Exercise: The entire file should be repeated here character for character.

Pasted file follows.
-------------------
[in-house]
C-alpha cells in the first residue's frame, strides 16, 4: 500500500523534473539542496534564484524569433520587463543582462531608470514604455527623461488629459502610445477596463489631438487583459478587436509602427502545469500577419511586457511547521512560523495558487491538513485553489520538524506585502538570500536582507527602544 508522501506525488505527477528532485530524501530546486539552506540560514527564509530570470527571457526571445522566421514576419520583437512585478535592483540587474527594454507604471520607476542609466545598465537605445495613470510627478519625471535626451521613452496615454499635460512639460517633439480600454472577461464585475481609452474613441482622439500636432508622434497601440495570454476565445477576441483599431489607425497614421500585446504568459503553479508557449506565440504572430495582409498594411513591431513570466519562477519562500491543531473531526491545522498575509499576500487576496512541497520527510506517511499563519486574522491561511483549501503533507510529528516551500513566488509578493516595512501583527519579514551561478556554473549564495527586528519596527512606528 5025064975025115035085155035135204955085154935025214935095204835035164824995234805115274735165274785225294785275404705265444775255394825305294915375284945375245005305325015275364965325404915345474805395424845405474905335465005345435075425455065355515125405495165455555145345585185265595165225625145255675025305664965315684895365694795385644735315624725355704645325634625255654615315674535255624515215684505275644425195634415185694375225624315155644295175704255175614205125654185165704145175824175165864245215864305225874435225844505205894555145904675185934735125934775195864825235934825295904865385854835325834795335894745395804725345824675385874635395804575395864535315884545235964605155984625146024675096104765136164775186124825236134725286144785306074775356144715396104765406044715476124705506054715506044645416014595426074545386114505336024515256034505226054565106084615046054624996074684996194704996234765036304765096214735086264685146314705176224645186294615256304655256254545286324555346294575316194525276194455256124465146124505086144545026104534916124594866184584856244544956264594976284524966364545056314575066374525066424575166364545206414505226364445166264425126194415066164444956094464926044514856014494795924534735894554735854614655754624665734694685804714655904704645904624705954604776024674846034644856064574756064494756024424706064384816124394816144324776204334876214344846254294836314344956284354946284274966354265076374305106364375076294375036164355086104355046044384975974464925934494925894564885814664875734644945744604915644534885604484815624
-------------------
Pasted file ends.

[in-house]
C-alpha cells in the first residue's frame, strides 16, 4: 500500500523534473539542496534564484524569433520587463543582462531608470514604455527623461488629459502610445477596463489631438487583459478587436509602427502545469500577419511586457511547521512560523495558487491538513485553489520538524506585502538570500536582507527602544 508522501506525488505527477528532485530524501530546486539552506540560514527564509530570470527571457526571445522566421514576419520583437512585478535592483540587474527594454507604471520607476542609466545598465537605445495613470510627478519625471535626451521613452496615454499635460512639460517633439480600454472577461464585475481609452474613441482622439500636432508622434497601440495570454476565445477576441483599431489607425497614421500585446504568459503553479508557449506565440504572430495582409498594411513591431513570466519562477519562500491543531473531526491545522498575509499576500487576496512541497520527510506517511499563519486574522491561511483549501503533507510529528516551500513566488509578493516595512501583527519579514551561478556554473549564495527586528519596527512606528 5025064975025115035085155035135204955085154935025214935095204835035164824995234805115274735165274785225294785275404705265444775255394825305294915375284945375245005305325015275364965325404915345474805395424845405474905335465005345435075425455065355515125405495165455555145345585185265595165225625145255675025305664965315684895365694795385644735315624725355704645325634625255654615315674535255624515215684505275644425195634415185694375225624315155644295175704255175614205125654185165704145175824175165864245215864305225874435225844505205894555145904675185934735125934775195864825235934825295904865385854835325834795335894745395804725345824675385874635395804575395864535315884545235964605155984625146024675096104765136164775186124825236134725286144785306074775356144715396104765406044715476124705506054715506044645416014595426074545386114505336024515256034505226054565106084615046054624996074684996194704996234765036304765096214735086264685146314705176224645186294615256304655256254545286324555346294575316194525276194455256124465146124505086144545026104534916124594866184584856244544956264594976284524966364545056314575066374525066424575166364545206414505226364445166264425126194415066164444956094464926044514856014494795924534735894554735854614655754624665734694685804714655904704645904624705954604776024674846034644856064574756064494756024424706064384816124394816144324776204334876214344846254294836314344956284354946284274966354265076374305106364375076294375036164355086104355046044384975974464925934494925894564885814664875734644945744604915644534885604484815624